Where does the time go? It seems like just yesterday, the American Gaming Association (AGA) was celebrating its 10th anniversary, but now we’re another year older and the industry is another year further in its continued development into a major force in the global economy. Fortunately, the AGA has a lot to show for the past year.
As always, the AGA’s first priority is representing the gaming entertainment industry and protecting its interests here in Washington, and the legislative and regulatory agendas were packed in 2006. Internet gambling legislation dominated headlines for much of the year, and while the AGA was neutral on the version of legislation that ultimately was signed into law, the board in April did alter its position to support an independent study commission to evaluate the impacts of Internet gaming. The AGA also was active on the issue of immigration reform, joining with UNITE HERE, the U.S. Chamber of Commerce and other national business groups in calling for a comprehensive approach to immigration reform that takes into account both border security and the creation and protection of employment opportunities for the millions of immigrant workers who help our industry succeed.
After 10 years of AGA efforts, FinCEN recently announced a proposed amendment to Bank Secrecy Act regulations that would exempt from currency transaction reporting requirements jackpots from slot machines or video lottery terminals, which will greatly reduce the compliance burden for casinos while still ensuring the government has full access to these important reports.
In the second half of the year, the AGA worked with its casino members and their employees to press the Internal Revenue Service (IRS) to adopt fair and reasonable tip rates for gaming employees, as well as to resolve a snafu of erroneous IRS tax notices sent to employees who were supposed to be protected from audit under current reporting agreements. And, during the lame duck session in December, the AGA worked to gain an extension of the final date by which affected gaming companies can benefit from the Katrina relief depreciation tax benefit.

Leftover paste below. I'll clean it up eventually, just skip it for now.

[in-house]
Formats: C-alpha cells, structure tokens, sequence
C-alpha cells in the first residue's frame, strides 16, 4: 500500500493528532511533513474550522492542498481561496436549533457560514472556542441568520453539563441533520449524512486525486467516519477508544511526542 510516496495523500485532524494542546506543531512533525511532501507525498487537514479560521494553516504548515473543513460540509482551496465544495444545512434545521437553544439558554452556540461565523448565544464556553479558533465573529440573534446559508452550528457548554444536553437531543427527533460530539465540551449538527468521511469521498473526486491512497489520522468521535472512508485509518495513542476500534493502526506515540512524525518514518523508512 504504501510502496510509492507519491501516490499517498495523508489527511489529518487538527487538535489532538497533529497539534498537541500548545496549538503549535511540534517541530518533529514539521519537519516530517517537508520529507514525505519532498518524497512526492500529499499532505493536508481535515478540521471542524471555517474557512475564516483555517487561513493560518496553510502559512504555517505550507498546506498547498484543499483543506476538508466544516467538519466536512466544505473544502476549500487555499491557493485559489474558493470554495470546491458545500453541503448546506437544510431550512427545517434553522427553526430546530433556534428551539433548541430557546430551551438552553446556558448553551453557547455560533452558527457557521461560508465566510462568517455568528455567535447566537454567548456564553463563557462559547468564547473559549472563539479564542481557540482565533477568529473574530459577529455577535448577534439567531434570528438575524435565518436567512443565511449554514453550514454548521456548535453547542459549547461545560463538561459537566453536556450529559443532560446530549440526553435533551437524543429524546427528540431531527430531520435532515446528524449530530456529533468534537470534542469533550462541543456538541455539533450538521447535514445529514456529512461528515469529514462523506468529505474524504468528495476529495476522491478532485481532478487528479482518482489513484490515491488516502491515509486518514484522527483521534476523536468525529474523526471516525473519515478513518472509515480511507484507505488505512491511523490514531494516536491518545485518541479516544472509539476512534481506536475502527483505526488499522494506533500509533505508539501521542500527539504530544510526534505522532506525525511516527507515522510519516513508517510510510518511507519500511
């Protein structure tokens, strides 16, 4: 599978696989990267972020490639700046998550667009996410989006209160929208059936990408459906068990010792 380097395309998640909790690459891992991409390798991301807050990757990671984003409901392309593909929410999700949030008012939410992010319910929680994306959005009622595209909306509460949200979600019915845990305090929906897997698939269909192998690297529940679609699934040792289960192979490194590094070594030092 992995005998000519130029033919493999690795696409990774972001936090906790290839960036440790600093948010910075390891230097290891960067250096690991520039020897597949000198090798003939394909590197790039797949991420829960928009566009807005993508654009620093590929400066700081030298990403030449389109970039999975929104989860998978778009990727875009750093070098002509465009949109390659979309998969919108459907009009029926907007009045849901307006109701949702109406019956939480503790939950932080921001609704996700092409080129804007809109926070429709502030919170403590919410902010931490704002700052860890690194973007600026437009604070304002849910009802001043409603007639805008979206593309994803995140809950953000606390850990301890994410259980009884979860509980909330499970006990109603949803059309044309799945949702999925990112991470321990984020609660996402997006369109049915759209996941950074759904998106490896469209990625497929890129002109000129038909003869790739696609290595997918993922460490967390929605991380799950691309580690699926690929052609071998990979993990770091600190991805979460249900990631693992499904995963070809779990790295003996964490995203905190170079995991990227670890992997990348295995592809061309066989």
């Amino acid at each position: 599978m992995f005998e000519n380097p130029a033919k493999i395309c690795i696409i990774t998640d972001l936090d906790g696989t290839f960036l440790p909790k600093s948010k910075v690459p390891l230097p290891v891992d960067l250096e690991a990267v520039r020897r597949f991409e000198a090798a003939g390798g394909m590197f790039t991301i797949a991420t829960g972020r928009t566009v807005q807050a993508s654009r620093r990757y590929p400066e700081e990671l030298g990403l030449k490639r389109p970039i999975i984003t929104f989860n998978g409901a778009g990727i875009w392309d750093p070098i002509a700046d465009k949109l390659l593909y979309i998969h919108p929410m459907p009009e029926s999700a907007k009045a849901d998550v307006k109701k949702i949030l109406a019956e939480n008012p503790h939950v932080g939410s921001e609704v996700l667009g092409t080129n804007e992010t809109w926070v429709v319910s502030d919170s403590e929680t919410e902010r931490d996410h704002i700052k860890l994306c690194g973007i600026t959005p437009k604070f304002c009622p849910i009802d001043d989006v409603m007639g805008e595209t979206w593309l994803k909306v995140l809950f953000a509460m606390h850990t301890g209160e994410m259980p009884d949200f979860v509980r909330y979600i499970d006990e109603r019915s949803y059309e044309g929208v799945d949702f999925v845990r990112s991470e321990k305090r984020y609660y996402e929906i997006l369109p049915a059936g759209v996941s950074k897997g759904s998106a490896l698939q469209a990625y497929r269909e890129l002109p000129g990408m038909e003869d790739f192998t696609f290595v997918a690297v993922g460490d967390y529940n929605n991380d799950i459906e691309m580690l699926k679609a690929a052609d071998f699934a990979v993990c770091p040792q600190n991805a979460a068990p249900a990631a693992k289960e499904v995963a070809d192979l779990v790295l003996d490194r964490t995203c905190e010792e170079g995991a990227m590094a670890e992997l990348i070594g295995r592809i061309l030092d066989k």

Throughout the year, the AGA continued its work with the U.S. Coast Guard and the Transportation Security Administration (TSA) on various issues related to maritime security for riverboat casinos, as well as continued to monitor and address new developments on issues surrounding suspicious activity reporting, reform of the Indian Gaming Regulatory Act, indoor air quality and more.
Beyond Washington, the AGA in 2006 demonstrated its ongoing commitment to promoting business innovation and opportunity through the continued growth of the Global Gaming Expo (G2E) family of events. In March, G2E launched a new Web seminar series featuring interactive panel discussions on the latest trends affecting the gaming entertainment industry, and in May we debuted G2E Institute, providing an intimate, tailored, workshop-style educational platform where industry professionals could learn the latest trends in key industry growth areas. Then in June, representatives from Reed Exhibitions and I traveled to Macau to announce our purchase of the Asian Gaming Expo and the launch next year of G2E Asia.
Finally, November brought the sixth annual flagship G2E event to Las Vegas. Created by the industry and for the industry, G2E continues to be the single most important event for the international gaming community. Showcasing the next generation of global gaming, this year’s conference and trade show featured across-the-board growth in attendance levels, the number of exhibitors, size of the show floor, international and Native American participation and more.